Despite the confident assurances of Gen. Petraeus and and Sen. McCain (kudos to Ware for calling everyone’s favourite faux-maverick out), the security situation in Iraq remains highly problematic (to say the least). Countering the misplaced (perhaps disingenuous) optimism of some US officials, BBC News reports today that civilian casualties rose by 13% in March, bringing the total number of deaths almost back up to pre-surge levels:
Data compiled by several ministries put civilian deaths in March at 1,861 – compared with 1,645 for February.
The apparent ‘success’ of the ‘surge’ (the BBC notes that despite the nationwide increase in civilian deaths, violence in Baghdad is down 25%, according to US military officials) may be largely illusory:
A BBC correspondent in Baghdad says insurgents seem to have shifted their focus outside the capital to avoid recently introduced security measures.
US military commanders had expected a switch in tactics, and the latest figures released by the interior, defence and health ministries appear to bear that out, says the BBC’s Jonathan Charles in Baghdad.
Health ministry estimates for civilian deaths in violence in January and December were both more than 1,900.
I’m sure both Petraeus and McCain feel completely secure strolling through the markets of Baghdad, what with their respective heavily-armed security contingents on high alert the entire time. (Too bad the average Iraqi doesn’t possess the same luxury.) But, like Ware, I’d love to see either one attempt an unaccompanied morning constitutional through the heart of Iraq’s capital.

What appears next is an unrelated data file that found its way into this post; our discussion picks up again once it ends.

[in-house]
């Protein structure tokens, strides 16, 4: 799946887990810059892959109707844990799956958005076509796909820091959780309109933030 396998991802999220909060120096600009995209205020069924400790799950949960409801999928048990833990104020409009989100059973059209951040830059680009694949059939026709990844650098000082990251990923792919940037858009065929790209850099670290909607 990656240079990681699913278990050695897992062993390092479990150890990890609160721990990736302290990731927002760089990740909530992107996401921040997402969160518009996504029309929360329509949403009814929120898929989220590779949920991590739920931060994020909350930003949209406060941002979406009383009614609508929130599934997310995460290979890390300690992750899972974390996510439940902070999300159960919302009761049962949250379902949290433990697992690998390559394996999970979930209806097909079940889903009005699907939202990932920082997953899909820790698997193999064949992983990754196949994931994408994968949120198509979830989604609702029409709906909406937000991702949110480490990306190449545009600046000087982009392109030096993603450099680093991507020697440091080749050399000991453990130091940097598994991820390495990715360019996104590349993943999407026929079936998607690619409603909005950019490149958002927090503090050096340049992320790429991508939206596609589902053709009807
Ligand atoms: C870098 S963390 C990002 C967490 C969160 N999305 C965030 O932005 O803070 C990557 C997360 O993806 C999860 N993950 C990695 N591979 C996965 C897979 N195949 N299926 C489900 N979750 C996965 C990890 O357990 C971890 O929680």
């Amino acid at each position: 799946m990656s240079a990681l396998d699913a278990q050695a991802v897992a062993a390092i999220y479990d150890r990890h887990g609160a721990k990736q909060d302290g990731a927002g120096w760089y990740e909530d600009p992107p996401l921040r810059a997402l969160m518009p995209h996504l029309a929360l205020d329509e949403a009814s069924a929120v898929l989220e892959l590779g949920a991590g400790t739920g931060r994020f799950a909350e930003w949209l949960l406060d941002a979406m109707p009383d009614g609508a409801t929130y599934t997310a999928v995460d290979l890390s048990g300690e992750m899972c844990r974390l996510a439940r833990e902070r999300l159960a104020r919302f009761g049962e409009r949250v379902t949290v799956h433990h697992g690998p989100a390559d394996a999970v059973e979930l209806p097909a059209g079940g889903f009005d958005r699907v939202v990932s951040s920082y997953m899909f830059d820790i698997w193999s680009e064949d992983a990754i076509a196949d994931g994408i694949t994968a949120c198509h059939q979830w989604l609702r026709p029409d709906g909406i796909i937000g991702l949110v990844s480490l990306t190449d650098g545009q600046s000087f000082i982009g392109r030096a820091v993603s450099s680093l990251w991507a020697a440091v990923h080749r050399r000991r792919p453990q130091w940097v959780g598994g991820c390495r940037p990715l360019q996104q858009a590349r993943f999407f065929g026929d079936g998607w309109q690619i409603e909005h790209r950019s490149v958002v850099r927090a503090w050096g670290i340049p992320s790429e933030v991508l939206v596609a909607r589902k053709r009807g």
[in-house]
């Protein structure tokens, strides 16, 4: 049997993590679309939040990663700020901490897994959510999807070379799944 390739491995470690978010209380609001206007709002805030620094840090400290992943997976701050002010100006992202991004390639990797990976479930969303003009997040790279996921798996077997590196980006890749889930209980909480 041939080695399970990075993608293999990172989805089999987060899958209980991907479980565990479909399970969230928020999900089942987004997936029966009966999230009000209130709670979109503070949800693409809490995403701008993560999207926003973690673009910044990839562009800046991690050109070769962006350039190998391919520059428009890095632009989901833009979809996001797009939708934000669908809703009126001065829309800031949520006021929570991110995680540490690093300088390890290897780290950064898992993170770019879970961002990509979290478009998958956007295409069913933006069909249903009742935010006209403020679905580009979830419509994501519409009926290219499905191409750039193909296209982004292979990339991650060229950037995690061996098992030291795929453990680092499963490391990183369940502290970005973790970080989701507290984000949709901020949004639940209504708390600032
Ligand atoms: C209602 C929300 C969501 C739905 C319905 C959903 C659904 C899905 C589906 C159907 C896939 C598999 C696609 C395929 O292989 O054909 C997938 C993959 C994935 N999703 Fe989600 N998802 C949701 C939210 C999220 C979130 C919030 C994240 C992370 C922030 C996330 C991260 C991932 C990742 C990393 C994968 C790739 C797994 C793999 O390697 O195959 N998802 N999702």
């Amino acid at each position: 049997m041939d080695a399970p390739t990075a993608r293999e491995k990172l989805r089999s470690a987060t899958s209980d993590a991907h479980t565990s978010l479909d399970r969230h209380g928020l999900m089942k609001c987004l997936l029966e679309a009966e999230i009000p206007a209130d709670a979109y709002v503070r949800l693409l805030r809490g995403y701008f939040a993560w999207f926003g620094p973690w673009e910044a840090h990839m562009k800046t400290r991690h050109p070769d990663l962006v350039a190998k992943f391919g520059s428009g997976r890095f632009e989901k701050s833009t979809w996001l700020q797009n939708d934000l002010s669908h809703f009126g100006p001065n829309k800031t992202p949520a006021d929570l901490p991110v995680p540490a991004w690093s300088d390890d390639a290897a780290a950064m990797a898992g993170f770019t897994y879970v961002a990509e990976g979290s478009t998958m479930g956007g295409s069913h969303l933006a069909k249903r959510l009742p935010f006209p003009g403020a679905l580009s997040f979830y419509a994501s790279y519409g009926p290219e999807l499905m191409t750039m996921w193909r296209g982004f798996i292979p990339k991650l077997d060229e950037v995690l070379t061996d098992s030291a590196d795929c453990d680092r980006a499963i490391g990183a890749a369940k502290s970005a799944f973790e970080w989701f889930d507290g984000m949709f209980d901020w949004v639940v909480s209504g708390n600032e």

Something tells me both would refuse without hesitation.
Related: Keith Olbermann has a typically pointed response to Sen. McCain’s overly rosy assessment of on-the-ground conditions in Iraq:
Update: Paul Rogers notes that the decrease of sectarian violence is likely partially due to both a temporary tactical maneuver on the part of the Mahdi Army and internal instability:
…[T]he Shi’a militias that make up the so-called Mahdi army of Muqtada al-Sadr have been largely withdrawn from action, senior officials in the movement have gone to ground, and Muqtada al-Sadr himself has kept out of public view. This does not mean that this powerful faction has accepted the notional new reality of US power; it is much more likely to be a temporary tactic that actually allows the US forces to concentrate its energies more on curbing the Sunni militias.
At the same time, Pentagon sources report rifts in the movement which they claim are inhibiting its ability to function effectively (see Ann Scott Tyson & Robin Wright, “Mahdi Army rifts extend Iraq calm“, 29 March 2007).